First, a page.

There's one epitomizing moment in which the unnamed narrator is confronted by his overly extroverted landlord, a landlord who wants all the building's tenants to be like family, and the landlord shows off a Halloween decoration she got at a discount because of its being so completely out of season. It does the thing it's supposed to do, this werewolf statue thing, apparently wiggling its arms staccato-like. More interestingly, the unnamed narrator does what he's supposed to, which is feign a kind of interest. He is a person enough to understand this nuance of human interaction.

There's also the sense of David Markson I felt in Pink's novel. In particular "Wittgenstein's Mistress" is very much felt. Take the plot of "Wittgenstein's Mistress" and put it in a world populated by other people, with a male narrator, and you have a nice, different sort of post-apocalyptic narrative. This is what I think Sam Pink fairly deftly achieves. The language is often terse and never overly florid, but it has this way of expressing a great deal. It makes you think and feel in a different way, a way that's purposely uncomfortable but, as you move through the narrative, you begin to find a kind of comfort, call it making do, with the lifestyle of the narrator, his nomadic existence. It's troubling but pleasing. It doesn't seem so bad. It seems like you don't always have complete control over your own fate, but you have some control over it, and with that you make what you will.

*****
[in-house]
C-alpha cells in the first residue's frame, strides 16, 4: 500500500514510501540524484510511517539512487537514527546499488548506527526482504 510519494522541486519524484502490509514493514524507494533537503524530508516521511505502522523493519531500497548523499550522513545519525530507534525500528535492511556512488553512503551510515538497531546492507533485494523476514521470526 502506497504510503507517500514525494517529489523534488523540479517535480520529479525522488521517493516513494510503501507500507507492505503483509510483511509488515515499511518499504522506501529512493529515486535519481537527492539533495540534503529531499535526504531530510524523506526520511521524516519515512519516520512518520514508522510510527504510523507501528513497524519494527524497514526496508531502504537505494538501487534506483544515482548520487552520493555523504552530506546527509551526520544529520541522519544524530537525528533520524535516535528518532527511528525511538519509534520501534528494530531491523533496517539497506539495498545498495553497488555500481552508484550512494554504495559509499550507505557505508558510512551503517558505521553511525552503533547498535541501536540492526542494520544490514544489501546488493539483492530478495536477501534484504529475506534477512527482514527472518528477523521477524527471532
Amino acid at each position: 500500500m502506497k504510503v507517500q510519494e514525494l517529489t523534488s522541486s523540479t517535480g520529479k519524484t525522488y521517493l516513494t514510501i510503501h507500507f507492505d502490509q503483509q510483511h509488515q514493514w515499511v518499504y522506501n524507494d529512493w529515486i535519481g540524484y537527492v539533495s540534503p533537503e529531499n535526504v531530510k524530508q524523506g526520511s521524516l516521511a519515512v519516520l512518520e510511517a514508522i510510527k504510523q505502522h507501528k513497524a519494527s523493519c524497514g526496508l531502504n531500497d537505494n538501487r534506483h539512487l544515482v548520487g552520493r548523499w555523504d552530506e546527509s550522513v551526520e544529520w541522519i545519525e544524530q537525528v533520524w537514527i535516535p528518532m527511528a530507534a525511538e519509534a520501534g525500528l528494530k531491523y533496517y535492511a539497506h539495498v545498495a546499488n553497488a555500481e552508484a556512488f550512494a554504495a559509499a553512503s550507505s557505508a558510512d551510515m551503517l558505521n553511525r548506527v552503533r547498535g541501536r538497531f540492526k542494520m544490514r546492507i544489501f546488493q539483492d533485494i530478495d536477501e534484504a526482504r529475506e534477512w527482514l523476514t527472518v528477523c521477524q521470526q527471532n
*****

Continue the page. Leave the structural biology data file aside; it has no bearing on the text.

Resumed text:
It's a fun read in the way that coming to terms with yourself and yourself in the grand scheme of things can be fun, when looked at from a certain kind of angle. 

Saturday, December 24, 2011

rowan university

Peterbd gave me a little history lesson re: the history of the fine educational institution Rowan University. All of this is the god's honest truth. "Merry Christmas to you." - Frank Sinatra

i met a guy yesterday who graduated from rowan university.

he was like "wanna here how rowan university came to be?"

and i was like "no"

and he was like "listen anyway"

and i was like "ok"

and he was like:

jerome rowan was a billionaire from somewhere in europe and was incredibly tired of living in europe.

so jerome left europe in 1921 and decided to come to america. "america doesn't have stoopid

poopy head people like in europe" said jerome aloud. when jerome arrived in new york,

he decided to move to new jersey because the rent in williamsburg was high even for the 1920s.

"i'm a fucking billionaire" said jerome. "i'm gonna conquer new jersey and show those 

williamsburg hipsters who's boss." "but how you gonna do that big daddy" said jerome's lover (at

the time). "you don't know a damn thing about academics." "get outta my house!" said jerome.

"anybody who doesn't believe in my abilities and doesn't love everything about me, needs to 

get out of my life. so get out!" jerome's lover (at the time) later moved to the west coast

and had a tragic end as the black dahlia. 

then i was like "so what's the point of this story. how did rowan university come to be?"